Furthermore, although the decision in Miller concentrated on the defendant's conduct at trial, and this court has also emphasized Mr. Schultz's conduct at trial, the court finds that a decision to grant a reduction in this case based on Miller and U.S.S.G. § 3E1.1, application note 1(a), is not undercut by consideration of the warning, in application note 2, that where a defendant has taken his case to trial, "a determination that a defendant has accepted responsibility will be based primarily upon pre-trial statements and conduct." U.S.S.G. § 3E1.1, application note 2. This court finds that it was not simply at trial that Mr. Schultz provided the same kind of truthful statements rewarded by the district and appellate courts in Miller by the grant and affirmance of a reduction in sentence for acceptance of responsibility. Rather, it is evident from the record that Mr. Schultz provided the same kind of truthful statements to government investigators prior to trial, for example, during contacts with government agents investigating his gambling business. Thus, a reduction in sentence for acceptance of responsibility for truthful admission of conduct comprising the offense of conviction is appropriate under both application notes 1(a), as suggested by Miller, and under application note 2 to U.S.S.G. § 3E1.1.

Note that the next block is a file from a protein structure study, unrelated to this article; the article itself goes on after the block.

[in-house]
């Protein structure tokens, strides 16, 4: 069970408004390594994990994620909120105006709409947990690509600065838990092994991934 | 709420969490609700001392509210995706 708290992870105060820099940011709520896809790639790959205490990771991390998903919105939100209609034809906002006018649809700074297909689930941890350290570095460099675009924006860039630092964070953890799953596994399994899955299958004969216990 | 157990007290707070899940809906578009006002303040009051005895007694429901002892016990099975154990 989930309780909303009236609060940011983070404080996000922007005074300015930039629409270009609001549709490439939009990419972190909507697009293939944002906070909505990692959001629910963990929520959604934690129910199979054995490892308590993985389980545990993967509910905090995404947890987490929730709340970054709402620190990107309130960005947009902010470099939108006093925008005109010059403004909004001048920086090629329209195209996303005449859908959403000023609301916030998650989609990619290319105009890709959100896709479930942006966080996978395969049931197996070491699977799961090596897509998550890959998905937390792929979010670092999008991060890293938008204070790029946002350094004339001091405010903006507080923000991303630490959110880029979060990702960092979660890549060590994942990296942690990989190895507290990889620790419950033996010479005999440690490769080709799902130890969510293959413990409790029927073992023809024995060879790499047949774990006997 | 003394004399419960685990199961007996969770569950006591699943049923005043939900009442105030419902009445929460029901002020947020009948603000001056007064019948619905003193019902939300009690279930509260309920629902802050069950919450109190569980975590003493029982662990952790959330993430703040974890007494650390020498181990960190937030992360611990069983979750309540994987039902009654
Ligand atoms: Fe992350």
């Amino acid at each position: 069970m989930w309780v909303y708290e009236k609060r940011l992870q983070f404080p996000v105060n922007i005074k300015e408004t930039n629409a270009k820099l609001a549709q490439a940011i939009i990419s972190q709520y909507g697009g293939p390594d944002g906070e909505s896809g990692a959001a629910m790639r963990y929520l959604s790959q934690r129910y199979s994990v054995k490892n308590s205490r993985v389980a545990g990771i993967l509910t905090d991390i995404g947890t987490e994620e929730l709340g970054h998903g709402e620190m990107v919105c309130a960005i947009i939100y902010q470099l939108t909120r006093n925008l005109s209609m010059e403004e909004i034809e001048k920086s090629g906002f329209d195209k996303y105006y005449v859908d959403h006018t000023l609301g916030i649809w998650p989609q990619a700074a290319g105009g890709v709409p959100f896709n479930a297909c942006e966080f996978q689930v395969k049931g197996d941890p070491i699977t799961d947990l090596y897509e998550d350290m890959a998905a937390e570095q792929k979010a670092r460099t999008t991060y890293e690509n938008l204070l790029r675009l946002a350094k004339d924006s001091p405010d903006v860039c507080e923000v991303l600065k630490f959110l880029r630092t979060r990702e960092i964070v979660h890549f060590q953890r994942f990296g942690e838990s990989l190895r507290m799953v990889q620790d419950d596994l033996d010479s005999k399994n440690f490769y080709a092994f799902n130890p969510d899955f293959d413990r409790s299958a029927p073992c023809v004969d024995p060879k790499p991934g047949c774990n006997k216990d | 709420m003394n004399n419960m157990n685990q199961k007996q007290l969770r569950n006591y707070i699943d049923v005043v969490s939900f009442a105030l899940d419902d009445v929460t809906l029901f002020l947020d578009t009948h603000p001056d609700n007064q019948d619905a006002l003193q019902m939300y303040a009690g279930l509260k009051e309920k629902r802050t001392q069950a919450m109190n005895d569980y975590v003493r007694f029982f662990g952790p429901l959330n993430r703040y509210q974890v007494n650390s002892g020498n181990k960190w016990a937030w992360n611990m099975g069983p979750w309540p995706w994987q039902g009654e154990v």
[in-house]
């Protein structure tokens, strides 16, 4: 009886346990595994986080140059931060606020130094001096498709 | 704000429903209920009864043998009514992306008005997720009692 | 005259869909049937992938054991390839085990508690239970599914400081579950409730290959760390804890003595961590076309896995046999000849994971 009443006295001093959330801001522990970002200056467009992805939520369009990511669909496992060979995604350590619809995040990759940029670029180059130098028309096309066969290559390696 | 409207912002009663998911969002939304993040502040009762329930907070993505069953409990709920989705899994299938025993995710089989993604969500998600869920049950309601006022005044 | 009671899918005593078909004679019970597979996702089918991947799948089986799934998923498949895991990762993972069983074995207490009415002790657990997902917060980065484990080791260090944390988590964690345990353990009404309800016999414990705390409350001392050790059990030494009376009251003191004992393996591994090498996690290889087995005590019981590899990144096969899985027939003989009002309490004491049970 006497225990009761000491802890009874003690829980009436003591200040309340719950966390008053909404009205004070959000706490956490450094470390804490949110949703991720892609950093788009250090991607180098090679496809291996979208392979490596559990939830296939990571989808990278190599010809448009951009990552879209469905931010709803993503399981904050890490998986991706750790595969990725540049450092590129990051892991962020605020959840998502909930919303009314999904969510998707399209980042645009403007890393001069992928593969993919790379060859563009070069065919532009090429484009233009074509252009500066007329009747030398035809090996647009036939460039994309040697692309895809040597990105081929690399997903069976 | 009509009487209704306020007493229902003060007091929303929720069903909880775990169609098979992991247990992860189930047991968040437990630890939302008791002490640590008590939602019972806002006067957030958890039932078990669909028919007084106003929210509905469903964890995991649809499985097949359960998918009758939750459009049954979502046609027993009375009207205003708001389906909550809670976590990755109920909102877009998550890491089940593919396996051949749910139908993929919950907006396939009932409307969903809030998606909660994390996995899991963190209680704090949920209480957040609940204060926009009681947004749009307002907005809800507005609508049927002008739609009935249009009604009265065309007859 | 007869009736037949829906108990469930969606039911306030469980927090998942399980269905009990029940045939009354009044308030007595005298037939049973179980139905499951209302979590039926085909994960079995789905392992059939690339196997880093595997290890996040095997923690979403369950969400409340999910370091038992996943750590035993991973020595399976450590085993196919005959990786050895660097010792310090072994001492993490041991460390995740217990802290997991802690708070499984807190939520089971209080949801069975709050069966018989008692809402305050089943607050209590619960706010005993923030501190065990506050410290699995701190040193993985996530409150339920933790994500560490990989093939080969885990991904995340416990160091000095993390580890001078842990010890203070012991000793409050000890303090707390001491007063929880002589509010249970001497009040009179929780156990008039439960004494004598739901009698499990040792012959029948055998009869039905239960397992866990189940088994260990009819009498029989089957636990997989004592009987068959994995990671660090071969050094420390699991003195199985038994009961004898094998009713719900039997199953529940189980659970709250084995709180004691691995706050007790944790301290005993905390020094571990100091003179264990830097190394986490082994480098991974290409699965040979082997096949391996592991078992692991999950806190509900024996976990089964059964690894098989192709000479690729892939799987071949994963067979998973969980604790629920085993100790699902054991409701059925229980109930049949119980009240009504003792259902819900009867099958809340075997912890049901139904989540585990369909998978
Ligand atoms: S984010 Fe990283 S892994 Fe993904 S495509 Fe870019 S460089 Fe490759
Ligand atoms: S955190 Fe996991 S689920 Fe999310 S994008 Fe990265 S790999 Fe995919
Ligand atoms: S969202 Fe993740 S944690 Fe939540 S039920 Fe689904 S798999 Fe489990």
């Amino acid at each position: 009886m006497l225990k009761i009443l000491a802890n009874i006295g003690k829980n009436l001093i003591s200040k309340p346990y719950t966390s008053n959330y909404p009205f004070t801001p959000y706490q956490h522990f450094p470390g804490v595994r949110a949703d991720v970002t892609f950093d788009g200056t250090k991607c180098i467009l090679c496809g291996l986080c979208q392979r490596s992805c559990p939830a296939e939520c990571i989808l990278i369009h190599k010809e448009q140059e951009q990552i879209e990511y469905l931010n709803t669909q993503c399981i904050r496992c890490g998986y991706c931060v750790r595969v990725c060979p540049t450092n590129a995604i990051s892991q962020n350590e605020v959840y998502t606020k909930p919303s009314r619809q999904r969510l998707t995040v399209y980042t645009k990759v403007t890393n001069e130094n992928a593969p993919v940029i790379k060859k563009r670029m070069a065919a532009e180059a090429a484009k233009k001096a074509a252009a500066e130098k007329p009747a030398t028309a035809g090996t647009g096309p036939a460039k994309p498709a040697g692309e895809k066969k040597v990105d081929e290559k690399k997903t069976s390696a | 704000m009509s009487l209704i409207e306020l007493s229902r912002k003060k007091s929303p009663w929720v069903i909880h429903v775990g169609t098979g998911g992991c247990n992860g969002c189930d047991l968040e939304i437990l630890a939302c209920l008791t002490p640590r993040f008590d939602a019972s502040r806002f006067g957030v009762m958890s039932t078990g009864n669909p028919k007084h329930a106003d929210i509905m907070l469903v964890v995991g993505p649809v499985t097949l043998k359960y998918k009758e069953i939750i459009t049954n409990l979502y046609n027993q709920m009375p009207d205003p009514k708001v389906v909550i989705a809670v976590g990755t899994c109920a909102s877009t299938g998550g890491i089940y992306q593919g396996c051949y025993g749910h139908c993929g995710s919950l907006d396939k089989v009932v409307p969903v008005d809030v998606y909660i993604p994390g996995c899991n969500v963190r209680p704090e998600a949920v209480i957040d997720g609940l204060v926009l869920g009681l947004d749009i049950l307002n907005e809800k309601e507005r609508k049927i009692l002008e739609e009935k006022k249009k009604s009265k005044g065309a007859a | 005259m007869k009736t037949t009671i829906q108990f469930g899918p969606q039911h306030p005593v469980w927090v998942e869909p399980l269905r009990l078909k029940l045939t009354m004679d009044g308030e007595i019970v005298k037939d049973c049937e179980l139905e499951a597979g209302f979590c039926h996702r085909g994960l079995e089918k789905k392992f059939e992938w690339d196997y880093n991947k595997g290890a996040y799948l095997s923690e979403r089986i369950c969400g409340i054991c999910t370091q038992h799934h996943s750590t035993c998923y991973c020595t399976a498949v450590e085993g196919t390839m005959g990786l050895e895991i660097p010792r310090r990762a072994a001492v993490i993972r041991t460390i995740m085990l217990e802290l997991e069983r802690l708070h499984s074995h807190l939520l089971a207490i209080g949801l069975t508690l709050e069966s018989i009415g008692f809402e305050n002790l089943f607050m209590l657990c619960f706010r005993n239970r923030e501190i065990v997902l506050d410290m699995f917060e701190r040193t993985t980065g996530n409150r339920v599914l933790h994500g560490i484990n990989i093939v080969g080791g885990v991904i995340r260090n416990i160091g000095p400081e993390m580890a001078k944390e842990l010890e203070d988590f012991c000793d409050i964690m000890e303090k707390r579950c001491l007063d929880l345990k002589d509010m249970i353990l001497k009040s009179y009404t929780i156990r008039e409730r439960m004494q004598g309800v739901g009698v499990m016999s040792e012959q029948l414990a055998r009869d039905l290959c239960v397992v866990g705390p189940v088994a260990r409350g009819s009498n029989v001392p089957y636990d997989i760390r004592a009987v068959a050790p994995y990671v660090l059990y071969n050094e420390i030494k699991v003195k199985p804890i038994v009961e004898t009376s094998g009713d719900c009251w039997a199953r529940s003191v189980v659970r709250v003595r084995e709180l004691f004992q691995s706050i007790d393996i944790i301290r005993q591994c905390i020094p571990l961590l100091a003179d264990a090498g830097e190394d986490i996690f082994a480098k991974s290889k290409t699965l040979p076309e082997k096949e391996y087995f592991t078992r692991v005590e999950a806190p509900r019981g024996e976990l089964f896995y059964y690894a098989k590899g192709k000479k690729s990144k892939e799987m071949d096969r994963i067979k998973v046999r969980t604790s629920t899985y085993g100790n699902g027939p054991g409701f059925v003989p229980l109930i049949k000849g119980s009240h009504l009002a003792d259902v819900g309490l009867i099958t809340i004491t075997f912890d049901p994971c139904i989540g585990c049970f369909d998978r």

However, the court need not rely solely on the similarity of this case to the one before the Eleventh Circuit Court of Appeals in Miller as establishing Mr. Schultz's entitlement to a reduction in this case, but can also rely on significant differences between this case and the only relevant Eighth Circuit Court of Appeals decision involving a request for a reduction in sentence after a conviction under the "gambling business" statute involved here. Mr. Schultz's acceptance of responsibility, to the same extent it favorably compares with that of the defendant in Miller, favorably contrasts with that of the defendant in Trupiano, 11 F.3d at 776, which also involved a conviction under 18 U.S.C. § 1955. Indeed, this court doubts the contrast could be clearer.